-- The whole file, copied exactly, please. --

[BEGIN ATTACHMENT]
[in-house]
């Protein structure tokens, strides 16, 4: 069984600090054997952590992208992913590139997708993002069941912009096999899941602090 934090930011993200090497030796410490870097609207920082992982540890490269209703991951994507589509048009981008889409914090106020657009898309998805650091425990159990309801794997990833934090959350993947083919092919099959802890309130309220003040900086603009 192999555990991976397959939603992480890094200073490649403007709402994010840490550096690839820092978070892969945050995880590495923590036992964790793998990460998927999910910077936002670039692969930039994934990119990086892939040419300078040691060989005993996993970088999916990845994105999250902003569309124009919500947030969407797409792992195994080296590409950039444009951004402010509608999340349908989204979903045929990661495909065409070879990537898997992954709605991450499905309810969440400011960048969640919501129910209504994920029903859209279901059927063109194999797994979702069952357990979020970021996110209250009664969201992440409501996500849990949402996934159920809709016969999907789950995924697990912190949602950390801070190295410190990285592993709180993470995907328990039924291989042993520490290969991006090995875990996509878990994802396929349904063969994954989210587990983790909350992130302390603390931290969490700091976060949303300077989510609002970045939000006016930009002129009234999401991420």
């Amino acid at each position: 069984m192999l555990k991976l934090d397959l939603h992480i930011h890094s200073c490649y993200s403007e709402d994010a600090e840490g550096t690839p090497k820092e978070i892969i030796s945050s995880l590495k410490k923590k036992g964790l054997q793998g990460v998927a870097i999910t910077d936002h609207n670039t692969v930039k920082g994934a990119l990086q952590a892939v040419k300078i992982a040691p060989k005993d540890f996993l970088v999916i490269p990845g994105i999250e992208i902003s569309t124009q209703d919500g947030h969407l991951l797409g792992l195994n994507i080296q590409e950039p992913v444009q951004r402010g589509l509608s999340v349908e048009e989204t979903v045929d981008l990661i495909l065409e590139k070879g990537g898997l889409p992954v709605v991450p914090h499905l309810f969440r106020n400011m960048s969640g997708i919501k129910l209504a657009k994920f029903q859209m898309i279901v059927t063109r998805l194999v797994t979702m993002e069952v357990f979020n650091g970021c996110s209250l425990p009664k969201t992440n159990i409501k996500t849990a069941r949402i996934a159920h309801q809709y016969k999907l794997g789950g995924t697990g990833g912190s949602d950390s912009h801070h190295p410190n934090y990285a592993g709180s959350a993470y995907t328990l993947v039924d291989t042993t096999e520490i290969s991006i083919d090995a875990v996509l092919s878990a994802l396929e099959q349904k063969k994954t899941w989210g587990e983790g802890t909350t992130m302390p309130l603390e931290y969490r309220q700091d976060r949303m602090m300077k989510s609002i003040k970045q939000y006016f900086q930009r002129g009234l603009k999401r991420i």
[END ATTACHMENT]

[in-house]
């Protein structure tokens, strides 16, 4: 069984600090054997952590992208992913590139997708993002069941912009096999899941602090 934090930011993200090497030796410490870097609207920082992982540890490269209703991951994507589509048009981008889409914090106020657009898309998805650091425990159990309801794997990833934090959350993947083919092919099959802890309130309220003040900086603009 192999555990991976397959939603992480890094200073490649403007709402994010840490550096690839820092978070892969945050995880590495923590036992964790793998990460998927999910910077936002670039692969930039994934990119990086892939040419300078040691060989005993996993970088999916990845994105999250902003569309124009919500947030969407797409792992195994080296590409950039444009951004402010509608999340349908989204979903045929990661495909065409070879990537898997992954709605991450499905309810969440400011960048969640919501129910209504994920029903859209279901059927063109194999797994979702069952357990979020970021996110209250009664969201992440409501996500849990949402996934159920809709016969999907789950995924697990912190949602950390801070190295410190990285592993709180993470995907328990039924291989042993520490290969991006090995875990996509878990994802396929349904063969994954989210587990983790909350992130302390603390931290969490700091976060949303300077989510609002970045939000006016930009002129009234999401991420």
């Amino acid at each position: 069984m192999l555990k991976l934090d397959l939603h992480i930011h890094s200073c490649y993200s403007e709402d994010a600090e840490g550096t690839p090497k820092e978070i892969i030796s945050s995880l590495k410490k923590k036992g964790l054997q793998g990460v998927a870097i999910t910077d936002h609207n670039t692969v930039k920082g994934a990119l990086q952590a892939v040419k300078i992982a040691p060989k005993d540890f996993l970088v999916i490269p990845g994105i999250e992208i902003s569309t124009q209703d919500g947030h969407l991951l797409g792992l195994n994507i080296q590409e950039p992913v444009q951004r402010g589509l509608s999340v349908e048009e989204t979903v045929d981008l990661i495909l065409e590139k070879g990537g898997l889409p992954v709605v991450p914090h499905l309810f969440r106020n400011m960048s969640g997708i919501k129910l209504a657009k994920f029903q859209m898309i279901v059927t063109r998805l194999v797994t979702m993002e069952v357990f979020n650091g970021c996110s209250l425990p009664k969201t992440n159990i409501k996500t849990a069941r949402i996934a159920h309801q809709y016969k999907l794997g789950g995924t697990g990833g912190s949602d950390s912009h801070h190295p410190n934090y990285a592993g709180s959350a993470y995907t328990l993947v039924d291989t042993t096999e520490i290969s991006i083919d090995a875990v996509l092919s878990a994802l396929e099959q349904k063969k994954t899941w989210g587990e983790g802890t909350t992130m302390p309130l603390e931290y969490r309220q700091d976060r949303m602090m300077k989510s609002i003040k970045q939000y006016f900086q930009r002129g009234l603009k999401r991420i």